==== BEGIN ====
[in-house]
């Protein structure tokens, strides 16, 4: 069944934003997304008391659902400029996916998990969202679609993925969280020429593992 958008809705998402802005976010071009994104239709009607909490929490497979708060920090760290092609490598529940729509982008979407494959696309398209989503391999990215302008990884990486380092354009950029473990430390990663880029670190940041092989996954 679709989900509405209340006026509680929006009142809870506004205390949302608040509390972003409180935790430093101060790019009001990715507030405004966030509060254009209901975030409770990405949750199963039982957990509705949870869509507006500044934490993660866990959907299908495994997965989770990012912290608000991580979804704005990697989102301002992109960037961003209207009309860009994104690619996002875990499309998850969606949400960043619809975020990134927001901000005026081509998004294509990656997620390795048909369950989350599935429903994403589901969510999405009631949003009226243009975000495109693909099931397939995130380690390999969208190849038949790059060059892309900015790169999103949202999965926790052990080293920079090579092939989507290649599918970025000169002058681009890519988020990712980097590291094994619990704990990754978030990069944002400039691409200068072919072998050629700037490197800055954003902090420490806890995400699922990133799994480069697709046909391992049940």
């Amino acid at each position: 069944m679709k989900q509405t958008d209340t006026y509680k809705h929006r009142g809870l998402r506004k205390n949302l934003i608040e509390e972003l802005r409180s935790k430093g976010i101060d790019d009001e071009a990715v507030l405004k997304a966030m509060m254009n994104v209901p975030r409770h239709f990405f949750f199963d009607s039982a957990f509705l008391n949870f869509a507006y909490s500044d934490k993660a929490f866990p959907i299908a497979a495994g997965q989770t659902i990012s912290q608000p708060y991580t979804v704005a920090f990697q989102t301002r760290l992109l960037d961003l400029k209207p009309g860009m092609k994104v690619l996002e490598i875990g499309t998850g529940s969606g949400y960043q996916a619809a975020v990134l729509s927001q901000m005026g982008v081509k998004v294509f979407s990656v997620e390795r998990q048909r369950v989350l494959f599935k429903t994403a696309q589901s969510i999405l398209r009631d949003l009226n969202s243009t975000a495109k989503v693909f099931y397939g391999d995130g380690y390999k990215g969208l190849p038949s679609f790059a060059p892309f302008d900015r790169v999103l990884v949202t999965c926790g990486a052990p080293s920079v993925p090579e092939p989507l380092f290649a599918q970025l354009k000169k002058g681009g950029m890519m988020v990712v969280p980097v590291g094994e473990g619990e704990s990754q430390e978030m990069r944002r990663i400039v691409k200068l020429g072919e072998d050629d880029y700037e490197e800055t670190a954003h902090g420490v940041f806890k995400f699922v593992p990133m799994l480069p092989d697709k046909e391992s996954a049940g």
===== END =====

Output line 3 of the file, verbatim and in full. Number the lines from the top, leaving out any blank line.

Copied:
């Amino acid at each position: 069944m679709k989900q509405t958008d209340t006026y509680k809705h929006r009142g809870l998402r506004k205390n949302l934003i608040e509390e972003l802005r409180s935790k430093g976010i101060d790019d009001e071009a990715v507030l405004k997304a966030m509060m254009n994104v209901p975030r409770h239709f990405f949750f199963d009607s039982a957990f509705l008391n949870f869509a507006y909490s500044d934490k993660a929490f866990p959907i299908a497979a495994g997965q989770t659902i990012s912290q608000p708060y991580t979804v704005a920090f990697q989102t301002r760290l992109l960037d961003l400029k209207p009309g860009m092609k994104v690619l996002e490598i875990g499309t998850g529940s969606g949400y960043q996916a619809a975020v990134l729509s927001q901000m005026g982008v081509k998004v294509f979407s990656v997620e390795r998990q048909r369950v989350l494959f599935k429903t994403a696309q589901s969510i999405l398209r009631d949003l009226n969202s243009t975000a495109k989503v693909f099931y397939g391999d995130g380690y390999k990215g969208l190849p038949s679609f790059a060059p892309f302008d900015r790169v999103l990884v949202t999965c926790g990486a052990p080293s920079v993925p090579e092939p989507l380092f290649a599918q970025l354009k000169k002058g681009g950029m890519m988020v990712v969280p980097v590291g094994e473990g619990e704990s990754q430390e978030m990069r944002r990663i400039v691409k200068l020429g072919e072998d050629d880029y700037e490197e800055t670190a954003h902090g420490v940041f806890k995400f699922v593992p990133m799994l480069p092989d697709k046909e391992s996954a049940g």